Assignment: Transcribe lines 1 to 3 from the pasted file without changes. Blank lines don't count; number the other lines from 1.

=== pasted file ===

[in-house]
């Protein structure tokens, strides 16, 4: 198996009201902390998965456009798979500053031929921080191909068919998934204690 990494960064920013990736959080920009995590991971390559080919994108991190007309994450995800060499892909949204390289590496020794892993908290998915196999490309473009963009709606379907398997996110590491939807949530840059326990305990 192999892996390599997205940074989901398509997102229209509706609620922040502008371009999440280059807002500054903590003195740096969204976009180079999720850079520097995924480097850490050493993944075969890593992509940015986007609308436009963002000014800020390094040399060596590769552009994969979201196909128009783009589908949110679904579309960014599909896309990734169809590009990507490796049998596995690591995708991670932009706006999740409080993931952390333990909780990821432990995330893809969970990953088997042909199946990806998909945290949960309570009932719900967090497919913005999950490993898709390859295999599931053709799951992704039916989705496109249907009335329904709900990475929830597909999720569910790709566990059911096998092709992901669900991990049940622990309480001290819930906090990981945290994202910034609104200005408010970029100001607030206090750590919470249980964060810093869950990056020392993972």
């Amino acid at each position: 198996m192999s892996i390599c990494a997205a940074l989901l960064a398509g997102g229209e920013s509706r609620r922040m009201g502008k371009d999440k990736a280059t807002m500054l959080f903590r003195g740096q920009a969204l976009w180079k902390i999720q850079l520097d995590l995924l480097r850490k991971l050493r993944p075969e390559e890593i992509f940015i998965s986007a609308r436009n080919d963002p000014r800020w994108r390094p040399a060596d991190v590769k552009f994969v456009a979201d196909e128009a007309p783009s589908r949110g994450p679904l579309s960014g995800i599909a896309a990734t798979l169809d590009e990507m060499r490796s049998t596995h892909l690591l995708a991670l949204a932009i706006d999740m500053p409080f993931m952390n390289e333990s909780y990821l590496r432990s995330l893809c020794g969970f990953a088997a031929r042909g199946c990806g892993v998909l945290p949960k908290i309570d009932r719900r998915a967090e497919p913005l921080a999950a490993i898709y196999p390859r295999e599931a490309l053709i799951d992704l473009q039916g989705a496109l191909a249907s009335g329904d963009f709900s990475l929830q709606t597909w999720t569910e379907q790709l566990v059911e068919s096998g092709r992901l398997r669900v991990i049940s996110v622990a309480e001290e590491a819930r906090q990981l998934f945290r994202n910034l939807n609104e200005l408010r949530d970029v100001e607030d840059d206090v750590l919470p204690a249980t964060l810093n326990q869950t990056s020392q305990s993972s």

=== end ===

[in-house]
């Protein structure tokens, strides 16, 4: 198996009201902390998965456009798979500053031929921080191909068919998934204690 990494960064920013990736959080920009995590991971390559080919994108991190007309994450995800060499892909949204390289590496020794892993908290998915196999490309473009963009709606379907398997996110590491939807949530840059326990305990 192999892996390599997205940074989901398509997102229209509706609620922040502008371009999440280059807002500054903590003195740096969204976009180079999720850079520097995924480097850490050493993944075969890593992509940015986007609308436009963002000014800020390094040399060596590769552009994969979201196909128009783009589908949110679904579309960014599909896309990734169809590009990507490796049998596995690591995708991670932009706006999740409080993931952390333990909780990821432990995330893809969970990953088997042909199946990806998909945290949960309570009932719900967090497919913005999950490993898709390859295999599931053709799951992704039916989705496109249907009335329904709900990475929830597909999720569910790709566990059911096998092709992901669900991990049940622990309480001290819930906090990981945290994202910034609104200005408010970029100001607030206090750590919470249980964060810093869950990056020392993972």
């Amino acid at each position: 198996m192999s892996i390599c990494a997205a940074l989901l960064a398509g997102g229209e920013s509706r609620r922040m009201g502008k371009d999440k990736a280059t807002m500054l959080f903590r003195g740096q920009a969204l976009w180079k902390i999720q850079l520097d995590l995924l480097r850490k991971l050493r993944p075969e390559e890593i992509f940015i998965s986007a609308r436009n080919d963002p000014r800020w994108r390094p040399a060596d991190v590769k552009f994969v456009a979201d196909e128009a007309p783009s589908r949110g994450p679904l579309s960014g995800i599909a896309a990734t798979l169809d590009e990507m060499r490796s049998t596995h892909l690591l995708a991670l949204a932009i706006d999740m500053p409080f993931m952390n390289e333990s909780y990821l590496r432990s995330l893809c020794g969970f990953a088997a031929r042909g199946c990806g892993v998909l945290p949960k908290i309570d009932r719900r998915a967090e497919p913005l921080a999950a490993i898709y196999p390859r295999e599931a490309l053709i799951d992704l473009q039916g989705a496109l191909a249907s009335g329904d963009f709900s990475l929830q709606t597909w999720t569910e379907q790709l566990v059911e068919s096998g092709r992901l398997r669900v991990i049940s996110v622990a309480e001290e590491a819930r906090q990981l998934f945290r994202n910034l939807n609104e200005l408010r949530d970029v100001e607030d840059d206090v750590l919470p204690a249980t964060l810093n326990q869950t990056s020392q305990s993972s």